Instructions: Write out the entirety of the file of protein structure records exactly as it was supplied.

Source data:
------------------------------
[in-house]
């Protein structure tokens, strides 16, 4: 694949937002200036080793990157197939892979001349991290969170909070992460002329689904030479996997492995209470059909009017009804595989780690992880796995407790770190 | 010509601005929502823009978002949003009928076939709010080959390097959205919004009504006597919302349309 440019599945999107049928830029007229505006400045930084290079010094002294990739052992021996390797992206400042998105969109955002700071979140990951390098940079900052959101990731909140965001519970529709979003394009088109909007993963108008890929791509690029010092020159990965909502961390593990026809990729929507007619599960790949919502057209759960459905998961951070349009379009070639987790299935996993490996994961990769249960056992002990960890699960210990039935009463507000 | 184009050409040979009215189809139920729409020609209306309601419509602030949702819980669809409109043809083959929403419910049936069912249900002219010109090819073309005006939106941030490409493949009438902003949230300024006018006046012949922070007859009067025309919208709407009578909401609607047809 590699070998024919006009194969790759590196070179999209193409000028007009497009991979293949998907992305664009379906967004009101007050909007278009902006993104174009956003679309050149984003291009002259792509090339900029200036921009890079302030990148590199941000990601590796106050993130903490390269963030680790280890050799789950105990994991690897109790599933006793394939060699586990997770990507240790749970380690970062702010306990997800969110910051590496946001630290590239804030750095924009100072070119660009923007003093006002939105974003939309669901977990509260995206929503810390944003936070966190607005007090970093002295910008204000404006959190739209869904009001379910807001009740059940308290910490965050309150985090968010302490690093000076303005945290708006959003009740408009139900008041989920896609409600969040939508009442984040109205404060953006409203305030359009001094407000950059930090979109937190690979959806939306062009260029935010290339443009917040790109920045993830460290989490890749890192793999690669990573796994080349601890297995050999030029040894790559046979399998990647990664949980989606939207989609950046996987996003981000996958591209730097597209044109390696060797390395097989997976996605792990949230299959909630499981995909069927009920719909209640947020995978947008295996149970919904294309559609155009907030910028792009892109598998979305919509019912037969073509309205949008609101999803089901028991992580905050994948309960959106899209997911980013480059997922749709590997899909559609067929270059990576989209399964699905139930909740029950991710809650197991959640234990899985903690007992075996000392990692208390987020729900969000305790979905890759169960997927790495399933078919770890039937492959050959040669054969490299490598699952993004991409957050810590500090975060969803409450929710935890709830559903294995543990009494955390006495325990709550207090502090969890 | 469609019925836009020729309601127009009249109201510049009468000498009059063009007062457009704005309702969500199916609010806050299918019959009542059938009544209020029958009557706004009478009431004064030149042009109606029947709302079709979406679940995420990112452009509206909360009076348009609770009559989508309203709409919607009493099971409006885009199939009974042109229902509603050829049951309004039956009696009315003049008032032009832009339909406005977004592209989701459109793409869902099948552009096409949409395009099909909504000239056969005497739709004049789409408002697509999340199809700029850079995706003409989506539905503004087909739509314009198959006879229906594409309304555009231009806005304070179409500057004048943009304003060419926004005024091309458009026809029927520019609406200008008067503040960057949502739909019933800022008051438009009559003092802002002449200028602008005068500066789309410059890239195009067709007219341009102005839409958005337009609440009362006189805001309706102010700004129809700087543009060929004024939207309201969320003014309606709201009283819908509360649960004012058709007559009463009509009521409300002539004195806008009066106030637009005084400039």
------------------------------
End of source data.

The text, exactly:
[in-house]
């Protein structure tokens, strides 16, 4: 694949937002200036080793990157197939892979001349991290969170909070992460002329689904030479996997492995209470059909009017009804595989780690992880796995407790770190 | 010509601005929502823009978002949003009928076939709010080959390097959205919004009504006597919302349309 440019599945999107049928830029007229505006400045930084290079010094002294990739052992021996390797992206400042998105969109955002700071979140990951390098940079900052959101990731909140965001519970529709979003394009088109909007993963108008890929791509690029010092020159990965909502961390593990026809990729929507007619599960790949919502057209759960459905998961951070349009379009070639987790299935996993490996994961990769249960056992002990960890699960210990039935009463507000 | 184009050409040979009215189809139920729409020609209306309601419509602030949702819980669809409109043809083959929403419910049936069912249900002219010109090819073309005006939106941030490409493949009438902003949230300024006018006046012949922070007859009067025309919208709407009578909401609607047809 590699070998024919006009194969790759590196070179999209193409000028007009497009991979293949998907992305664009379906967004009101007050909007278009902006993104174009956003679309050149984003291009002259792509090339900029200036921009890079302030990148590199941000990601590796106050993130903490390269963030680790280890050799789950105990994991690897109790599933006793394939060699586990997770990507240790749970380690970062702010306990997800969110910051590496946001630290590239804030750095924009100072070119660009923007003093006002939105974003939309669901977990509260995206929503810390944003936070966190607005007090970093002295910008204000404006959190739209869904009001379910807001009740059940308290910490965050309150985090968010302490690093000076303005945290708006959003009740408009139900008041989920896609409600969040939508009442984040109205404060953006409203305030359009001094407000950059930090979109937190690979959806939306062009260029935010290339443009917040790109920045993830460290989490890749890192793999690669990573796994080349601890297995050999030029040894790559046979399998990647990664949980989606939207989609950046996987996003981000996958591209730097597209044109390696060797390395097989997976996605792990949230299959909630499981995909069927009920719909209640947020995978947008295996149970919904294309559609155009907030910028792009892109598998979305919509019912037969073509309205949008609101999803089901028991992580905050994948309960959106899209997911980013480059997922749709590997899909559609067929270059990576989209399964699905139930909740029950991710809650197991959640234990899985903690007992075996000392990692208390987020729900969000305790979905890759169960997927790495399933078919770890039937492959050959040669054969490299490598699952993004991409957050810590500090975060969803409450929710935890709830559903294995543990009494955390006495325990709550207090502090969890 | 469609019925836009020729309601127009009249109201510049009468000498009059063009007062457009704005309702969500199916609010806050299918019959009542059938009544209020029958009557706004009478009431004064030149042009109606029947709302079709979406679940995420990112452009509206909360009076348009609770009559989508309203709409919607009493099971409006885009199939009974042109229902509603050829049951309004039956009696009315003049008032032009832009339909406005977004592209989701459109793409869902099948552009096409949409395009099909909504000239056969005497739709004049789409408002697509999340199809700029850079995706003409989506539905503004087909739509314009198959006879229906594409309304555009231009806005304070179409500057004048943009304003060419926004005024091309458009026809029927520019609406200008008067503040960057949502739909019933800022008051438009009559003092802002002449200028602008005068500066789309410059890239195009067709007219341009102005839409958005337009609440009362006189805001309706102010700004129809700087543009060929004024939207309201969320003014309606709201009283819908509360649960004012058709007559009463009509009521409300002539004195806008009066106030637009005084400039």